Why Riot Fest Is Still Chicago’s Best Music Festival


It was touch and go there for a while, but Riot Fest did return this year, and it was another great one.

The daily schedules were not announced until about a week before the fest was to start due to a number of factors, including Blink 182’s late cancellation.

About a year ago, I posted here that Riot Fest is Chicago’s best music festival, and it remains so. 

My reasons for asserting that is basically the music is just better. Riot Fest highlights actual musicians playing and singing music that they have written, unlike some of the other fests in town.

This year was no different, with great sets from Elvis Costello, Blondie, and Johnny Marr, and a bucket list appearance (at least for me) by Mr. Jerry Lee Lewis, still tickling the ivories with the best of them.

The location at Douglas Park is a perfect setting. Plus, Riot Fest is a bargain.  You could buy a three-day ticket this year for less than $100. I am already looking forward to next year.

A Musical Treasure Discovered

Image result for White Noise Bed album cover
I have too much music.  As problems go, I guess that’s not a bad problem to have.  CD’s sit unlistened to since I just don’t have enough time to get around to playing them.  I don’t have a lot of spare listening time between my regular job, preparation for my show,  and the multitude of TV shows that I try to keep up with before the DVR disc is full.

People send me lots of CD’s for my show, and I listen to as much as I can. That means there is little time in my life to listen to music for pleasure, so CD’s that I have bought usually go unlistened to for some time, usually until I have to check them out for an upcoming show feature.  Such was the case with Santah’s debut album “White Noise Bed.”

I saw Santah live in October of 2011 at The Cubby Bear in Chicago, opening for Dale Earnhardt Jr. Jr. (now knows as JR JR).  I must have enjoyed their set, since I bought a copy of “White Noise Bed”.  Here’s the thing:  If you give me your CD at a show, I am compelled to listen to it ASAP and play the songs that I like on the show.  However, if I buy your CD, it goes into the pile of “music not listened to”, and I will eventually get around to it and then play it on the show if I like it.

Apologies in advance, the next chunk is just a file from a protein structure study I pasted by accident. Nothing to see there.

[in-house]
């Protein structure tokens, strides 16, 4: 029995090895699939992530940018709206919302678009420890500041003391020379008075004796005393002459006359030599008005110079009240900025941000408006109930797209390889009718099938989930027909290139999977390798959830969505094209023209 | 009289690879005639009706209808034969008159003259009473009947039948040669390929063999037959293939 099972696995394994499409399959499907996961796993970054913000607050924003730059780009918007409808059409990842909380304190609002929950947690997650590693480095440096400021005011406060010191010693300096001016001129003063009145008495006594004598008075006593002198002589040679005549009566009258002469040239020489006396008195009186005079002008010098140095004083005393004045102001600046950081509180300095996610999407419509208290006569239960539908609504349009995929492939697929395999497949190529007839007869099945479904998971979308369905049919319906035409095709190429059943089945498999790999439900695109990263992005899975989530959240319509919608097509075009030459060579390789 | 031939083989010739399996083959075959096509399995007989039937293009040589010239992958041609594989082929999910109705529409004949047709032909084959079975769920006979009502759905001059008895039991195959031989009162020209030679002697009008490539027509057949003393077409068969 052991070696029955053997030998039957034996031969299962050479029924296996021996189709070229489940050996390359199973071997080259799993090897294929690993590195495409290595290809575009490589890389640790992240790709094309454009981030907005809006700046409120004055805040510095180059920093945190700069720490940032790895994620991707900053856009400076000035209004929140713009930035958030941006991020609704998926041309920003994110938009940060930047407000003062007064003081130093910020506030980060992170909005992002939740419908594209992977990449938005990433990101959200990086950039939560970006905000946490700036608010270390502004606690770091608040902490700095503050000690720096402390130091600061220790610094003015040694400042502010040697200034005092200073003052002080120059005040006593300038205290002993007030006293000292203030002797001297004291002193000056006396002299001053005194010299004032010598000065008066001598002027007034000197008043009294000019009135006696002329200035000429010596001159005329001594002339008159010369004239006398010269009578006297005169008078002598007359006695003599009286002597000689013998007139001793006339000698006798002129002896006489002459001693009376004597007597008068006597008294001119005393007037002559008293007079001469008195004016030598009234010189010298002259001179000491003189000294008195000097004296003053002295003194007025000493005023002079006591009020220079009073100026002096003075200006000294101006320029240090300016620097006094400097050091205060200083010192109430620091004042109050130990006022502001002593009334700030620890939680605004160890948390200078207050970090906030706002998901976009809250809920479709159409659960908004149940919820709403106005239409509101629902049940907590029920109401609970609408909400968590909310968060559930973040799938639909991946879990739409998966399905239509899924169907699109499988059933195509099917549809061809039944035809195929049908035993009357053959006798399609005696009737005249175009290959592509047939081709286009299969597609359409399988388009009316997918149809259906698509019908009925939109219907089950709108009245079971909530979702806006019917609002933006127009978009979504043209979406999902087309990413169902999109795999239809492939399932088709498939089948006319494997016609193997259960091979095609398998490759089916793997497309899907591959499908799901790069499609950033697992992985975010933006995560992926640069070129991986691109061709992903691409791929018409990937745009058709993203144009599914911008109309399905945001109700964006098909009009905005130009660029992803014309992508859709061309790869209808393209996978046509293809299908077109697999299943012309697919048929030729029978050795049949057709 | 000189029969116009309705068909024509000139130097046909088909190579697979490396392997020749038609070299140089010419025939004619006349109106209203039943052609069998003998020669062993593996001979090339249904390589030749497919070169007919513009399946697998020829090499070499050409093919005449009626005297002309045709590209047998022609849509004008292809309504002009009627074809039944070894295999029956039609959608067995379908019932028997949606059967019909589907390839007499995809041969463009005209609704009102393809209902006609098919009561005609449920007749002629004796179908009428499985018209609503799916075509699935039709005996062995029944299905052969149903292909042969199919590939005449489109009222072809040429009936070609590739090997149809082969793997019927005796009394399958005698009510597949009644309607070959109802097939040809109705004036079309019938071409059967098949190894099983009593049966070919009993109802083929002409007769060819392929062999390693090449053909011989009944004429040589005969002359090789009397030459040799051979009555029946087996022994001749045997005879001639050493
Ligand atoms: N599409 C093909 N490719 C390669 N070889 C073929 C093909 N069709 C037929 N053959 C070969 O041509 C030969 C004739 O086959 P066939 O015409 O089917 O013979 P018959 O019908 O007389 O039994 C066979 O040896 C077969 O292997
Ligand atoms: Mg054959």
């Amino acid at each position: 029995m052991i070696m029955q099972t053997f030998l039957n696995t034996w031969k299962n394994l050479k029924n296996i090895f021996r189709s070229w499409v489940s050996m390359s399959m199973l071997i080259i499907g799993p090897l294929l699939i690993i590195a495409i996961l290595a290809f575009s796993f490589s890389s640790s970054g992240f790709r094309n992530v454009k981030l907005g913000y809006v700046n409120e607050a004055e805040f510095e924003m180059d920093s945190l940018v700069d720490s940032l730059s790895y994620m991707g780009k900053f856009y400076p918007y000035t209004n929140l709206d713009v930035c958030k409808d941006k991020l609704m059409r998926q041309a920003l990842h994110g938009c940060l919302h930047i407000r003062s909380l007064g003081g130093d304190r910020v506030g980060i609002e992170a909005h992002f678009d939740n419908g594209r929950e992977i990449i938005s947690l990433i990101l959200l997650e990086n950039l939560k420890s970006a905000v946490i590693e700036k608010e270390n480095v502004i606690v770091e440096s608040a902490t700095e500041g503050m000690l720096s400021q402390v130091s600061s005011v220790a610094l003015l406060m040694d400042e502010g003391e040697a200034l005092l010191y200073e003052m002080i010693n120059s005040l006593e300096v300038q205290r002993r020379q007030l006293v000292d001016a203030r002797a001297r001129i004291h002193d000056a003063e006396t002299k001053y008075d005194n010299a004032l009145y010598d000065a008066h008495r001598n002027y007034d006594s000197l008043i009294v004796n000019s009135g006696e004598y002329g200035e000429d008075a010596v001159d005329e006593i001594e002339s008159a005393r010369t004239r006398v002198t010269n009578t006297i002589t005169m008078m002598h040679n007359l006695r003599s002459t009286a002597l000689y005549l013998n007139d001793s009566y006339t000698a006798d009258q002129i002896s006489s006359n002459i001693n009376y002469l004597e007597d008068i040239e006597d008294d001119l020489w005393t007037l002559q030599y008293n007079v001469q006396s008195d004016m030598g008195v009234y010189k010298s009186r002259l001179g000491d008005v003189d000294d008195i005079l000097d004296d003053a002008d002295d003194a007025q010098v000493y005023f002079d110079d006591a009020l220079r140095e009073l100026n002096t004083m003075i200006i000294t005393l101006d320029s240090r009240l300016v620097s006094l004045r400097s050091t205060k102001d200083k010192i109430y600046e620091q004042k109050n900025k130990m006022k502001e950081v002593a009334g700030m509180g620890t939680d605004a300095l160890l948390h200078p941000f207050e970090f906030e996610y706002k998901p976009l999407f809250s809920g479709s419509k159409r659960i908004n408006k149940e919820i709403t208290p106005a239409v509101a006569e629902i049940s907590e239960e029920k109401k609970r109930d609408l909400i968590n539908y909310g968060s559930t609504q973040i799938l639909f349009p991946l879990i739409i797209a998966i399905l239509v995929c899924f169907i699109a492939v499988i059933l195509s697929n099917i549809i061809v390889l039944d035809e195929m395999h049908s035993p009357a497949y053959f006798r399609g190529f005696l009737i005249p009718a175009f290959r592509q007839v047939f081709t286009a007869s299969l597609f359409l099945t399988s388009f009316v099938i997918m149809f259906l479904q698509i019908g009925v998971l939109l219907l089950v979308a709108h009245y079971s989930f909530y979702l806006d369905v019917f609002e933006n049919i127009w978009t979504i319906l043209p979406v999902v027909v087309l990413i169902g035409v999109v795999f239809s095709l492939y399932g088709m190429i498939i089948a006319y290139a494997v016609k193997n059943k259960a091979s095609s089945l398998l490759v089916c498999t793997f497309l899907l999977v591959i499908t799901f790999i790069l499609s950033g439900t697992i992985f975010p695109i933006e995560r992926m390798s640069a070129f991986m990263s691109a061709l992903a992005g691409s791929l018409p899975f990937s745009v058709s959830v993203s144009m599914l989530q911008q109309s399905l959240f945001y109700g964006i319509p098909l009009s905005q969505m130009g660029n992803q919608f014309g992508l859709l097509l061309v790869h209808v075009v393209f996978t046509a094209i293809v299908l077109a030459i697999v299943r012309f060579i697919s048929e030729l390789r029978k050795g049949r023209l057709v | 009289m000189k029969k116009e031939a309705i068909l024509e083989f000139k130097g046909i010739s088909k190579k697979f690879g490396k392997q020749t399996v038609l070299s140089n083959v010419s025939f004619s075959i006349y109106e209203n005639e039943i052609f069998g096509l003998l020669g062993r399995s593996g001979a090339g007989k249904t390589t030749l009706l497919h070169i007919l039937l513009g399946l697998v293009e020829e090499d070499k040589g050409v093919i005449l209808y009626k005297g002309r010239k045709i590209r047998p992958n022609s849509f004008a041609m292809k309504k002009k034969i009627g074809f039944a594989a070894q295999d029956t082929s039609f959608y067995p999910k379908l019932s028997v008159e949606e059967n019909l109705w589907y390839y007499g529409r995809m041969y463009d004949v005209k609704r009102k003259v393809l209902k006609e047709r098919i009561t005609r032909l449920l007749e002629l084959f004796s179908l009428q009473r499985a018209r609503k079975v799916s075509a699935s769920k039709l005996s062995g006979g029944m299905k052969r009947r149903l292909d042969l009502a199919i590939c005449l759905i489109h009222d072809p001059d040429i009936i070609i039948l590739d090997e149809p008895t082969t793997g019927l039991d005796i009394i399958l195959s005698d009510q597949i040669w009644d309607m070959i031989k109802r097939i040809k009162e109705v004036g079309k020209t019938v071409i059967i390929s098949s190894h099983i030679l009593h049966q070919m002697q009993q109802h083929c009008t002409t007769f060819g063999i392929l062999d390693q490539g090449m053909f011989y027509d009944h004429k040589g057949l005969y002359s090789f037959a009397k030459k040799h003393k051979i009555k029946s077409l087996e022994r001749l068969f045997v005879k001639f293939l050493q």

Continue reading “A Musical Treasure Discovered”

50 Years Ago in 1968, Three Albums, Four Days

In a four-day period this week in 1968, from February 21st to February 24th, three classic albums were released.  Two were the debut releases of groups that would go on to much bigger things.  The third was a posthumous release of a recently departed soul icon.                                                                                                                               The first of the three albums, released on February 21st, 1968, was the debut album from Blood, Sweat & Tears, “Child Is Father To The Man”.   The brainchild of founder Al Kooper, Blood, Sweat & Tears was his next group after The Blues Project.  Al had long wanted to have horns as part of a rock band, and he was able to do just that with this band and album.  It’s a wonderful album, and ranks with the best work of Kooper’s long career.  Sadly, he was forced out of the band not long after it’s release, replaced by David Clayton-Thomas for their second album, “Blood, Sweat & Tears”, which was one of the biggest albums of the late 60’s, early 70’s era.            Blood,Sweat&TearsChildIsFathertotheMan.jpg                                                                                            Two days later, on February 23rd, 1968, Otis Redding’s album “Dock Of The Bay” was released.  Otis had died about 10 weeks earlier, in December of 1967.  In the meantime, the title cut had become a #1 hit in January.  The album was compiled by guitarist Steve Cropper from singles and b-sides dating back to 1965.  Of his posthumous releases, I don’t think it’s as good as “The Immortal Otis Redding”, but it does have some great work by the master of soul.  Otisdockofthebay.jpg               The next day, February 24th, 1968, saw the release of Fleetwood Mac’s debut, “Fleetwood Mac”.  This is not the later Fleetwood Mac of the mega-selling “Rumours”,etc. but the original band formed by Peter Green.  In fact, they were billed as “Peter Green’s Fleetwood Mac”.  It’s a good debut, featuring some of the best British blues rock of the time, and hinting at the later great work Green would do with the band, such as “Black Magic Woman” and the wonderful “Then Play On” album, containing his opus, “Oh Well”.  Interesting side note, “Fleetwood Mac” was the only Mac LP that does not include Christine McVie piano.  She contributed to the later Green releases and “Kiln House”, but was not a regular member until “Future Games”.      Fleetwood Mac - Fleetwood Mac (1968).jpg                                                                 So it was an interesting time in popular music, and I will be featuring all three albums on my show Monday, 12-2 PM CST at http://www.uicradio.org .  I hope you can join me!